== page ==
News Wrap

IN THIS morning’s News Wrap: World Bank cuts growth outlook; Chinese miners on hunt as gold price retreats; and Guinea minister raises concerns on Simandou costs

Staff Reporter

World Bank cuts growth outlook

The World Bank has cut its outlook for global growth, saying the economy should expand more slowly this year than last as it cited a deeper than expected recession in Europe and a recent slowdown in some emerging markets, according to the Sydney Morning Herald.

In its twice-yearly Global Economic Prospects report, the bank warned that large developing economies, which had driven global growth in recent years, would not experience the same boom as they did before the global financial crisis and would have to focus on structural reforms to keep expanding.

The bank forecast the world's gross domestic product would grow 2.2% this year, slightly below last year's growth of 2.3%. In its last forecast in January, the World Bank estimated the world economy would expand 2.4% this year.

Chinese miners on hunt as gold price retreats

China is growing more interested in Australian gold assets as prices slide, according to The Australian.

Aphrodite Gold, which, like most junior miners, is being forced to seek funds outside troubled equity markets, is in talks with Shandong Gold and other Chinese parties to sell up to a 50% stake in the Aphrodite project 65km north of Kalgoorlie.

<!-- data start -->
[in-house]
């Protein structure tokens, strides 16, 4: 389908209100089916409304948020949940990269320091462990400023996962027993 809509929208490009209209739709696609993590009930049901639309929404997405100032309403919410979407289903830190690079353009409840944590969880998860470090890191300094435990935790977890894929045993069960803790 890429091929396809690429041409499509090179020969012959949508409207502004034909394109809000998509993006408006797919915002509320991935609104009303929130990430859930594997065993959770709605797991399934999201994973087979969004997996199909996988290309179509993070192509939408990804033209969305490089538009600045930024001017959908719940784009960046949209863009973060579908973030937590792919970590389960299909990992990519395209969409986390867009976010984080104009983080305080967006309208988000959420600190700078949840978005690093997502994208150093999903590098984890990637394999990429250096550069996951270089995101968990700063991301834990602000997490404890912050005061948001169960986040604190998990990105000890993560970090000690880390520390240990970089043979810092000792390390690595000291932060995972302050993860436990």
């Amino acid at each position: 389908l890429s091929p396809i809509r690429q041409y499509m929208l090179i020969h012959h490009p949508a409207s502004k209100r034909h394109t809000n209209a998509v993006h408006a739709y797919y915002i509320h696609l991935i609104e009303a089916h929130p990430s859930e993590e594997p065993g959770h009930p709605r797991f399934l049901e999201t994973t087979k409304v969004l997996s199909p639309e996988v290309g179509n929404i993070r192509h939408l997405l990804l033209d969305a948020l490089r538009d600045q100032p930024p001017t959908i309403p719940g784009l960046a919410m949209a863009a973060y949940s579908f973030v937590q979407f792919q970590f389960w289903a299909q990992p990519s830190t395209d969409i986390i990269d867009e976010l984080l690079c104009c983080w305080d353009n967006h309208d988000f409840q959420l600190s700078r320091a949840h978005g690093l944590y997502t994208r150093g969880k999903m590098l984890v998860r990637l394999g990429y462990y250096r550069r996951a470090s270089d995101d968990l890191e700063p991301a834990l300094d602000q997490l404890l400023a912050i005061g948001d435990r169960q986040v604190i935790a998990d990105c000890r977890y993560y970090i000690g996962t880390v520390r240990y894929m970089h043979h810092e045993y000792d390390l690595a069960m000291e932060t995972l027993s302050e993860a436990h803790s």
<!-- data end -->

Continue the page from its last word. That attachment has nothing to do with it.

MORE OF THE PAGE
Shandong last year bought a 49% stake in Focus Minerals, which operates in the nearby town of Coolgardie, and the Chinese miner is considered a potential buyer of Alacer Gold's Australian assets, which went on the block yesterday.

Guinea minister raises concerns on Simandou costs

Guinea’s mines minister Mohamed Lamine Fofana has sparked fresh alarm over Rio Tinto’s troubled Simandou iron ore project after claiming its budget may have doubled to $20 billion amid potential delays to the development.

Speaking in London as part of a government delegation ahead of the G8 summit, Fofana said production at Rio’s iron ore mining project in southeast Guinea had been delayed and costs were escalating.

“In 2011, the first date of production agreed with Rio was 2015.

Today, the reality is this cannot be respected,” Fofana told investors in London.

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